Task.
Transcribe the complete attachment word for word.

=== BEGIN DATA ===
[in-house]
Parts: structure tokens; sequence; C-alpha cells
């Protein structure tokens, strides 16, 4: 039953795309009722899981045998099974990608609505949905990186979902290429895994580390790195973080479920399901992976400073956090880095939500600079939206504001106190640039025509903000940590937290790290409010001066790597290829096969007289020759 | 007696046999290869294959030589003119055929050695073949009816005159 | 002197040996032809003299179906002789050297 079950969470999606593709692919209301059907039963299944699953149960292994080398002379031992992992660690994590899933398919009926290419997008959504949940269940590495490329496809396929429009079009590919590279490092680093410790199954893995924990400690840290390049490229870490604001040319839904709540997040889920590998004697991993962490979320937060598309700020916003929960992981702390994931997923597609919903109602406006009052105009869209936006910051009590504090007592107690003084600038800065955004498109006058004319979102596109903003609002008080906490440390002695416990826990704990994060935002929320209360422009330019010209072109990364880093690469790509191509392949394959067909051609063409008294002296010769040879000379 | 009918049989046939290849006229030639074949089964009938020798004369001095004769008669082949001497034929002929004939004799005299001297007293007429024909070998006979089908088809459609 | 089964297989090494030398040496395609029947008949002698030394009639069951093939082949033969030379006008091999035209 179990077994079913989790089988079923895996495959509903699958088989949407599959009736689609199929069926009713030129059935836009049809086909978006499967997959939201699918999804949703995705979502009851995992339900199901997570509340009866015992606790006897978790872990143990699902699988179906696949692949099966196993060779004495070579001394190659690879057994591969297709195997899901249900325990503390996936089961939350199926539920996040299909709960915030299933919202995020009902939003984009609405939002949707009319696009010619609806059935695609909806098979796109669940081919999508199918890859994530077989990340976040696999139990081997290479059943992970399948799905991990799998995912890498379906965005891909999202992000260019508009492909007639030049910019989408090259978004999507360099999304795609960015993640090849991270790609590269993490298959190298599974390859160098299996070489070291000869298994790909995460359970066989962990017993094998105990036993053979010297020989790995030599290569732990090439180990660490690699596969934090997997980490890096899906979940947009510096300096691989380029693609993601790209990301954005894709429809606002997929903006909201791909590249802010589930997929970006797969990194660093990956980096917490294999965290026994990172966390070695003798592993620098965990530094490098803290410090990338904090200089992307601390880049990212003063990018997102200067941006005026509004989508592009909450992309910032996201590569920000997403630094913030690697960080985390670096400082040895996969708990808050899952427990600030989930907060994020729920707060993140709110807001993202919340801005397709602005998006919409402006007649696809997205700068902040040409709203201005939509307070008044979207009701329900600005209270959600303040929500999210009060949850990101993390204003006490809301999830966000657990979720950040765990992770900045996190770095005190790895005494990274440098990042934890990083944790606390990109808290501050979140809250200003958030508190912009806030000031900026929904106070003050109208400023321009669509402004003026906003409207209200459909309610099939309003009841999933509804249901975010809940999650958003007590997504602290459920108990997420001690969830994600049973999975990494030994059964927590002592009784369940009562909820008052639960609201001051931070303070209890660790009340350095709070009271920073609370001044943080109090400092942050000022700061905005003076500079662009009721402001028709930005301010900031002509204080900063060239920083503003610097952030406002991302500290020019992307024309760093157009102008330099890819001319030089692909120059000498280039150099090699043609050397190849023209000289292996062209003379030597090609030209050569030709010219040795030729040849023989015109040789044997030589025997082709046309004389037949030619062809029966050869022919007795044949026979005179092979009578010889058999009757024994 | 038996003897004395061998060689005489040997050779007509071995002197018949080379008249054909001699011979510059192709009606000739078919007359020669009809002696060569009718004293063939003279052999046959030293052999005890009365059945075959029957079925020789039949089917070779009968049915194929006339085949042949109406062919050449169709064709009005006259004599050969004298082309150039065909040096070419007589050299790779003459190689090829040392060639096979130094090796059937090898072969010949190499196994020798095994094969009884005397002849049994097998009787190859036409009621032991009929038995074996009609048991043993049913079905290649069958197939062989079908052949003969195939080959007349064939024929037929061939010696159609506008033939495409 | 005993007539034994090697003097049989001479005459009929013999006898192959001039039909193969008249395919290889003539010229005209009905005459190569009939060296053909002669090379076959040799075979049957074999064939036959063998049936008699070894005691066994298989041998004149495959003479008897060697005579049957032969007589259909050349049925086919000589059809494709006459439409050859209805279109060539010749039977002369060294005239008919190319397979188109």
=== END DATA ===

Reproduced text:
[in-house]
Parts: structure tokens; sequence; C-alpha cells
């Protein structure tokens, strides 16, 4: 039953795309009722899981045998099974990608609505949905990186979902290429895994580390790195973080479920399901992976400073956090880095939500600079939206504001106190640039025509903000940590937290790290409010001066790597290829096969007289020759 | 007696046999290869294959030589003119055929050695073949009816005159 | 002197040996032809003299179906002789050297 079950969470999606593709692919209301059907039963299944699953149960292994080398002379031992992992660690994590899933398919009926290419997008959504949940269940590495490329496809396929429009079009590919590279490092680093410790199954893995924990400690840290390049490229870490604001040319839904709540997040889920590998004697991993962490979320937060598309700020916003929960992981702390994931997923597609919903109602406006009052105009869209936006910051009590504090007592107690003084600038800065955004498109006058004319979102596109903003609002008080906490440390002695416990826990704990994060935002929320209360422009330019010209072109990364880093690469790509191509392949394959067909051609063409008294002296010769040879000379 | 009918049989046939290849006229030639074949089964009938020798004369001095004769008669082949001497034929002929004939004799005299001297007293007429024909070998006979089908088809459609 | 089964297989090494030398040496395609029947008949002698030394009639069951093939082949033969030379006008091999035209 179990077994079913989790089988079923895996495959509903699958088989949407599959009736689609199929069926009713030129059935836009049809086909978006499967997959939201699918999804949703995705979502009851995992339900199901997570509340009866015992606790006897978790872990143990699902699988179906696949692949099966196993060779004495070579001394190659690879057994591969297709195997899901249900325990503390996936089961939350199926539920996040299909709960915030299933919202995020009902939003984009609405939002949707009319696009010619609806059935695609909806098979796109669940081919999508199918890859994530077989990340976040696999139990081997290479059943992970399948799905991990799998995912890498379906965005891909999202992000260019508009492909007639030049910019989408090259978004999507360099999304795609960015993640090849991270790609590269993490298959190298599974390859160098299996070489070291000869298994790909995460359970066989962990017993094998105990036993053979010297020989790995030599290569732990090439180990660490690699596969934090997997980490890096899906979940947009510096300096691989380029693609993601790209990301954005894709429809606002997929903006909201791909590249802010589930997929970006797969990194660093990956980096917490294999965290026994990172966390070695003798592993620098965990530094490098803290410090990338904090200089992307601390880049990212003063990018997102200067941006005026509004989508592009909450992309910032996201590569920000997403630094913030690697960080985390670096400082040895996969708990808050899952427990600030989930907060994020729920707060993140709110807001993202919340801005397709602005998006919409402006007649696809997205700068902040040409709203201005939509307070008044979207009701329900600005209270959600303040929500999210009060949850990101993390204003006490809301999830966000657990979720950040765990992770900045996190770095005190790895005494990274440098990042934890990083944790606390990109808290501050979140809250200003958030508190912009806030000031900026929904106070003050109208400023321009669509402004003026906003409207209200459909309610099939309003009841999933509804249901975010809940999650958003007590997504602290459920108990997420001690969830994600049973999975990494030994059964927590002592009784369940009562909820008052639960609201001051931070303070209890660790009340350095709070009271920073609370001044943080109090400092942050000022700061905005003076500079662009009721402001028709930005301010900031002509204080900063060239920083503003610097952030406002991302500290020019992307024309760093157009102008330099890819001319030089692909120059000498280039150099090699043609050397190849023209000289292996062209003379030597090609030209050569030709010219040795030729040849023989015109040789044997030589025997082709046309004389037949030619062809029966050869022919007795044949026979005179092979009578010889058999009757024994 | 038996003897004395061998060689005489040997050779007509071995002197018949080379008249054909001699011979510059192709009606000739078919007359020669009809002696060569009718004293063939003279052999046959030293052999005890009365059945075959029957079925020789039949089917070779009968049915194929006339085949042949109406062919050449169709064709009005006259004599050969004298082309150039065909040096070419007589050299790779003459190689090829040392060639096979130094090796059937090898072969010949190499196994020798095994094969009884005397002849049994097998009787190859036409009621032991009929038995074996009609048991043993049913079905290649069958197939062989079908052949003969195939080959007349064939024929037929061939010696159609506008033939495409 | 005993007539034994090697003097049989001479005459009929013999006898192959001039039909193969008249395919290889003539010229005209009905005459190569009939060296053909002669090379076959040799075979049957074999064939036959063998049936008699070894005691066994298989041998004149495959003479008897060697005579049957032969007589259909050349049925086919000589059809494709006459439409050859209805279109060539010749039977002369060294005239008919190319397979188109």